Tag Archives: VISIT PHILADELPHIA™

Gardens

PICTURE-PERFECT GARDENSSet between two flowing fountains and tree-lined pathways, the James A. Michener Art Museum’s Pfundt Sculpture Garden captures the essence of Bucks County’s rolling terrain. Credit: Photo by B. Krist for VISIT PHILADELPHIA®

PHILLY GALLERIES SET THE SCENE FOR PICTURE-PERFECT GARDENS

Art Often Comes With A Side of Floral Beauty In Philadelphia

PHILADELPHIA – Throughout the Philadelphia region, art galleries and museums sit amid colorful gardens, quiet woodlands and serene meadows that accentuate the art found in both indoor and outdoor galleries. Here’s a look at some of the region’s museums and attractions that celebrate beauty inside and out:

  • Abington Art Center  This vibrant cultural organization, known for its summer concert series, occupies part of the 27 acres of historic Alverthorpe Manor in Montgomery County. Inside, three galleries show as many as six regional and national art exhibitions annually. Outside, Katasura trees dot a meandering walkway through Sculpture Park, which is open and free to the public 365 days a year. 515 Meetinghouse Road, Jenkintown(215) 887-4882abingtonartcenter.org
  • The Barnes Arboretum & Foundation In suburban Merion, the Barnes Foundation’s 12-acre arboretum is astonishingly diverse for its size, with more than 2,500 varieties of woody and herbaceous plants, many rare. The arboretum opens to visitors May to September. The Barnes Foundation on the Benjamin Franklin Parkway honors its horticultural legacy with landscaped lawns, trees, park, fountain, contemplative walkways and outdoor seating on its 4.5-acre site. That location’s Garden Restaurant also features outdoor courtyard dining, while internal gardens throughout the building encourage visitors to imagine they are strolling directly into the landscapes they’re admiring on the walls. Arboretum, 300 N. Latch’s Lane, Merion, (215) 278-7200; Foundation, 2025 Benjamin Franklin Parkway(215) 278-7200barnesfoundation.org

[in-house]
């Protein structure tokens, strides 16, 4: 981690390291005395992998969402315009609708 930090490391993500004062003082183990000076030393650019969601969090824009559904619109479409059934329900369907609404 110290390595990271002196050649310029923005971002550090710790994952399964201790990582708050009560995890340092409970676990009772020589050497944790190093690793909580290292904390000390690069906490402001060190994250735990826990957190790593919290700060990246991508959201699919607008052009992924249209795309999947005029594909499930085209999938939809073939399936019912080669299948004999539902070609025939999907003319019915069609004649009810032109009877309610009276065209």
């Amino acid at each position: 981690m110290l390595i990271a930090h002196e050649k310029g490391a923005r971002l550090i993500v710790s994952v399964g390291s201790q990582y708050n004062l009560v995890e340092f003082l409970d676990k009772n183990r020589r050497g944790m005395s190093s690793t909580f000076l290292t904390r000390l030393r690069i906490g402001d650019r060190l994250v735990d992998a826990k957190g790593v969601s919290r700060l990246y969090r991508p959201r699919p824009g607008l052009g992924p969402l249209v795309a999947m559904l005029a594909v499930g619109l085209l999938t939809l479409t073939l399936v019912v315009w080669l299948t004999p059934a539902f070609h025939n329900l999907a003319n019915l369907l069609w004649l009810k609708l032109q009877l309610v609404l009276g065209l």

• Brandywine River Museum of Art  It takes just one glimpse of the Virginia bluebells, Cardinal flowers and holly and bayberry bushes that border this onetime gristmill to understand why this landscape has served as muse for so many local artists. The Brandywine River Museum is internationally known for its unparalleled collection of works by three generations of Wyeths and its fine collection of American art. Outside, visitors can join guided walks through the wildflower and native plant gardens, which were dedicated by Lady Bird Johnson and, during the annual plant sale on Mother’s Day weekend, can take home seeds cultivated right on the grounds, as well as lovely in-bloom plants. 1 Hoffman’s Mill Road, Chadds Ford(610) 388-2700brandywinemuseum.org  
  • James A. Michener Art Museum This Bucks County destination is home to the Edgar N. Putman Event Pavilion, a 2,700-square-foot indoor-outdoor space designed by architecture firm KieranTimberlake. The pavilion showcases museum programs—jazz nights, lectures, lively family events—within an elegant, all-glass structure that extends into the Patricia Pfundt Sculpture Garden. Inside, the museum’s eight galleries accommodate special exhibitions and a 3,000-piece permanent collection, including many Pennsylvania impressionist paintings that capture the essence of the county’s rolling terrain. 138 S. Pine Street(215) 340-9800, Doylestown, michenerartmuseum.org